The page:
Tuesday, June 23, 2009

Birth Mom Sues After Being Found by Child Placed for Adoption








I read an interesting news article today on AOL in which the ethics and consequences of reunification between adopted children and their birth parents took on a new twist. 30 years ago, an Atlantic City woman made an adoption plan for her daughter who was conceived as the result of a rape. In August 2008 the woman received in inquiry letter from New Jersey's Division of Youth and Family Services explaining that an adopted adult was looking for her birth parents and requesting verification of the woman's identity and interest in pursuing this contact. The woman had no interest in meeting her biological daughter and did not respond to the letter, assuming that would be an indication of no desire for contact. Evidently, someone went ahead and provided information to the daughter, who appeared on her biological mother's door step four months later.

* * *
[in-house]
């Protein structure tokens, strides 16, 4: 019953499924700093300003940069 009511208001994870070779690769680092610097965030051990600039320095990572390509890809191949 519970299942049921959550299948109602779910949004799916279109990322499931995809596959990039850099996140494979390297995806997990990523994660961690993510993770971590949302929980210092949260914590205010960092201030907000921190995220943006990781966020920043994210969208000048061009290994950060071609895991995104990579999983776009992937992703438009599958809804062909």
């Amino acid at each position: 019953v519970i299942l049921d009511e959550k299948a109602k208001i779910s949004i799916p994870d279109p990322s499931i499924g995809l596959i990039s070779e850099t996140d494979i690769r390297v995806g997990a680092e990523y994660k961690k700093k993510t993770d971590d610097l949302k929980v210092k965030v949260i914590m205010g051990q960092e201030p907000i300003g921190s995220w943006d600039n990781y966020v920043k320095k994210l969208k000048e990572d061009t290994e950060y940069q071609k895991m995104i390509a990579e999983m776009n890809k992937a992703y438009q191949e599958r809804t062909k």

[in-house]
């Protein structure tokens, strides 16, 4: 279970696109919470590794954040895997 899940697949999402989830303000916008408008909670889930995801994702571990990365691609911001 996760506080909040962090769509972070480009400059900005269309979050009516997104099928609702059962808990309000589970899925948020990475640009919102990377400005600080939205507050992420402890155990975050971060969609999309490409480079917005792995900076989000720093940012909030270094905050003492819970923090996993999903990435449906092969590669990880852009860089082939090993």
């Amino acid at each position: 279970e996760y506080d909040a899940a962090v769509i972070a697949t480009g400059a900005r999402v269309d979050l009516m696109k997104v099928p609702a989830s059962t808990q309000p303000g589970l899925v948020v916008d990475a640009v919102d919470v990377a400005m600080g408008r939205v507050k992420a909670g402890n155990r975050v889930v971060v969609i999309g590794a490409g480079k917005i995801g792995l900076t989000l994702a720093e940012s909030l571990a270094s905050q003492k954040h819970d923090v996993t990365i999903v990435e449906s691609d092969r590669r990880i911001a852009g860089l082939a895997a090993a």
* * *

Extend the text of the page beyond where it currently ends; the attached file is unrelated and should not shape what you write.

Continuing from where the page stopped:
This was not a happy occasion for anyone involved. The bio mom had no desire to have contact and be reminded of a very painful experience from her past, and the adopted daughter was then rebuffed by her bio mom when she had hoped for a wonderful reunion and very likely answers to a lifetime of questions left unanswered. The biological mom is now suing the state for emotional damages.

As I read this, my first inclination was to put aside all thoughts for the moment about the law suit itself and think only of the privacy issues and rights of all parties in this complicated situation. It really is quite controversial when one considers the current plea by so many for unsealed adoption records, for open adoptions, for the rights of the adoptee to be considered over the rights of the placing parent.